• An Experimental Use Exception to patent infringement: “It is not an infringement to do an act for experimental purposes relating to the subject matter of an invention (which includes determining how the invention works, its scope, or the validity of the claims, or seeking an improvement of the invention) if that act does not unreasonably conflict with normal exploitation of the invention”.
  • Patent applications can be refused if they are deemed “contrary to morality”. Interestingly, a recently-proposed amendment to Australia’s patents legislation follows suit.

There are, of course, many other notable inclusions and absences; these will form the basis of a later, more detailed article.

While the new Act may have been long overdue, its timing is somewhat curious. As readers will know, New Zealand – along with Australia, the United States and several other Pacific Rim countries is currently in the midst of negotiating the Trans-Pacific Partnership (“TPP”) Free Trade Agreement. It is well known that the draft agreement seeks to impose some fairly strict IP-related obligations upon TPP signatories. No extension of term for pharmaceuticals, no methods of medical treatment and heavy restrictions on software patents are unlikely to be acceptable. It is therefore conceivable that in the near future, the New Zealand Government may need to make a choice: abide firmly by the content of their new Act and risk foregoing the TPP (and with it, access to the lucrative US dairy industry) – or alter many of the provisions of their new legislation in order to accommodate the TPP.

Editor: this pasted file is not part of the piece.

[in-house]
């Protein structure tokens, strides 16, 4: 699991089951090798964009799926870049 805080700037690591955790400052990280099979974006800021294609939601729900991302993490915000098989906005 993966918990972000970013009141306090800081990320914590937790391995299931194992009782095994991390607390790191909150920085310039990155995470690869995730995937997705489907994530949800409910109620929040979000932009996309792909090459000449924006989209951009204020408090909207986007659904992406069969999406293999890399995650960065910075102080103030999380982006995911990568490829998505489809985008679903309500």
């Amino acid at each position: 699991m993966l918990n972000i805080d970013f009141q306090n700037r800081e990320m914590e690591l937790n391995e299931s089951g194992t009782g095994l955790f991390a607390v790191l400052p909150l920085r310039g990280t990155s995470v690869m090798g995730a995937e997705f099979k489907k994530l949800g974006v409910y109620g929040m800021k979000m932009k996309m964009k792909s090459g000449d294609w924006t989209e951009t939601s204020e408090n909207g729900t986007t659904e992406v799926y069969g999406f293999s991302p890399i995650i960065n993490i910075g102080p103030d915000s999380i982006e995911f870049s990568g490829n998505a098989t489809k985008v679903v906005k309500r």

The new Act, irrespective of when it commences, requires patent applicants to make some decisions. According to the transitional provisions, any complete application filed in New Zealand (e.g., as a PCT national phase entry) prior to commencement of the new legislation will be examined under the “old Act” provisions and will be subject to the 1953 Act throughout its lifecycle. Conversely, a patent application filed in New Zealand after commencement of the new Act will be subject to the provisions of the 2013 Act.

Therefore, those with patent applications “in the pipeline” – and for which New Zealand is a target market may wish to consider bringing forward their New Zealand filings so as to avail of the 1953 Act. Of course, patent applicants will have the best part of a year before any “early” filings would need to be effected. In the interim, it may be reassuring to know that: 1) we can file unpublished PCT applications in New Zealand; and 2) by taking advantage of the existing process we can ensure that any such applications will not be published until after the PCT (or foreign Patent Office) publication is first made. Aside from bringing costs forward, we believe there should be no negative consequences in filing early in New Zealand so as to take advantage of the current legislation.

In conclusion, the passing of the new Act can be viewed as something of a double-edged sword. On the one hand, it is reassuring to have some certainty as to the provisions of New Zealand patent law (even if the ongoing TPP negotiations may dilute that somewhat). On the other hand, as with any changes, there will be winners and losers – and in the present instance, software patentees stand to lose more than most.